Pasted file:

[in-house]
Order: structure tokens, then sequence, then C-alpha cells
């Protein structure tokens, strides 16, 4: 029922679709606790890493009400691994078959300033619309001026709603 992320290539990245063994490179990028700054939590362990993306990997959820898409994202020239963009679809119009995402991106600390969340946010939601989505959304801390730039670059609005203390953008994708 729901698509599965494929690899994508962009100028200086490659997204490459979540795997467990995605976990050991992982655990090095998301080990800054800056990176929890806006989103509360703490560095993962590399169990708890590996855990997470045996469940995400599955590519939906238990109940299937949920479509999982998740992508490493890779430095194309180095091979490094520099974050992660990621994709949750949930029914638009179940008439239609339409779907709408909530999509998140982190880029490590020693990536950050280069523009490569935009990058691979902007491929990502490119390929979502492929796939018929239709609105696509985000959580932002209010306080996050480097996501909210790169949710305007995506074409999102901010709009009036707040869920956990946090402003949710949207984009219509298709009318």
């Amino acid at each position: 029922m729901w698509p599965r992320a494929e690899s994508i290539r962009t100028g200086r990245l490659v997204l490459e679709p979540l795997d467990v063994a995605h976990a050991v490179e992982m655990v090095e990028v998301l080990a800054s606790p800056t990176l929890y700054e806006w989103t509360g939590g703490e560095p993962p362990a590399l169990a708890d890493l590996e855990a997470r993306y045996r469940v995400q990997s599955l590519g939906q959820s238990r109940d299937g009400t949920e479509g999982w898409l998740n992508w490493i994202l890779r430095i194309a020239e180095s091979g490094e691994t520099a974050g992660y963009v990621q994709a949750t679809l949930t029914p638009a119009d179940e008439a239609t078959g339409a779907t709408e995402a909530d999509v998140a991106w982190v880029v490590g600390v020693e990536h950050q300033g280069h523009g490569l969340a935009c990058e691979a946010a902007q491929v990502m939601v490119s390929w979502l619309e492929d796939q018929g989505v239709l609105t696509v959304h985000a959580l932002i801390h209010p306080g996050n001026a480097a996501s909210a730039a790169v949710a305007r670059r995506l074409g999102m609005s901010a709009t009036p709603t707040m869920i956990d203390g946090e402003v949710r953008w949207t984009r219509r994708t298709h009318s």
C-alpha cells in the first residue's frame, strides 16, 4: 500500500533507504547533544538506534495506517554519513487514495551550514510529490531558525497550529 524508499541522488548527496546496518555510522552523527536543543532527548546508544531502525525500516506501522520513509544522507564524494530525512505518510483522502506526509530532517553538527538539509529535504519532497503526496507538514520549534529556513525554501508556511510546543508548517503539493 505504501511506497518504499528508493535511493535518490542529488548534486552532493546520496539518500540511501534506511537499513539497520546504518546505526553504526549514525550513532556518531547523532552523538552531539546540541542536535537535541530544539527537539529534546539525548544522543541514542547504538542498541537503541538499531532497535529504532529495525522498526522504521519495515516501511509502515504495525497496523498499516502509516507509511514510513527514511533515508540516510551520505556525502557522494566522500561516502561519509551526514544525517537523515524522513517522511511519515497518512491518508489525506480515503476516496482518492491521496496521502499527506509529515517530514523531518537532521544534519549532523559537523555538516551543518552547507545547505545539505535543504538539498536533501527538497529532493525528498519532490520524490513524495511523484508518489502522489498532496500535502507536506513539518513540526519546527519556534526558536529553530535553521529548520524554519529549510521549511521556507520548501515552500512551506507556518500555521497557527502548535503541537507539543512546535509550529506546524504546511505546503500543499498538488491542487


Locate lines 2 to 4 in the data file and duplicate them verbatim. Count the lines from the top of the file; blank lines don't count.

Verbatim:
Order: structure tokens, then sequence, then C-alpha cells
């Protein structure tokens, strides 16, 4: 029922679709606790890493009400691994078959300033619309001026709603 992320290539990245063994490179990028700054939590362990993306990997959820898409994202020239963009679809119009995402991106600390969340946010939601989505959304801390730039670059609005203390953008994708 729901698509599965494929690899994508962009100028200086490659997204490459979540795997467990995605976990050991992982655990090095998301080990800054800056990176929890806006989103509360703490560095993962590399169990708890590996855990997470045996469940995400599955590519939906238990109940299937949920479509999982998740992508490493890779430095194309180095091979490094520099974050992660990621994709949750949930029914638009179940008439239609339409779907709408909530999509998140982190880029490590020693990536950050280069523009490569935009990058691979902007491929990502490119390929979502492929796939018929239709609105696509985000959580932002209010306080996050480097996501909210790169949710305007995506074409999102901010709009009036707040869920956990946090402003949710949207984009219509298709009318």
């Amino acid at each position: 029922m729901w698509p599965r992320a494929e690899s994508i290539r962009t100028g200086r990245l490659v997204l490459e679709p979540l795997d467990v063994a995605h976990a050991v490179e992982m655990v090095e990028v998301l080990a800054s606790p800056t990176l929890y700054e806006w989103t509360g939590g703490e560095p993962p362990a590399l169990a708890d890493l590996e855990a997470r993306y045996r469940v995400q990997s599955l590519g939906q959820s238990r109940d299937g009400t949920e479509g999982w898409l998740n992508w490493i994202l890779r430095i194309a020239e180095s091979g490094e691994t520099a974050g992660y963009v990621q994709a949750t679809l949930t029914p638009a119009d179940e008439a239609t078959g339409a779907t709408e995402a909530d999509v998140a991106w982190v880029v490590g600390v020693e990536h950050q300033g280069h523009g490569l969340a935009c990058e691979a946010a902007q491929v990502m939601v490119s390929w979502l619309e492929d796939q018929g989505v239709l609105t696509v959304h985000a959580l932002i801390h209010p306080g996050n001026a480097a996501s909210a730039a790169v949710a305007r670059r995506l074409g999102m609005s901010a709009t009036p709603t707040m869920i956990d203390g946090e402003v949710r953008w949207t984009r219509r994708t298709h009318s």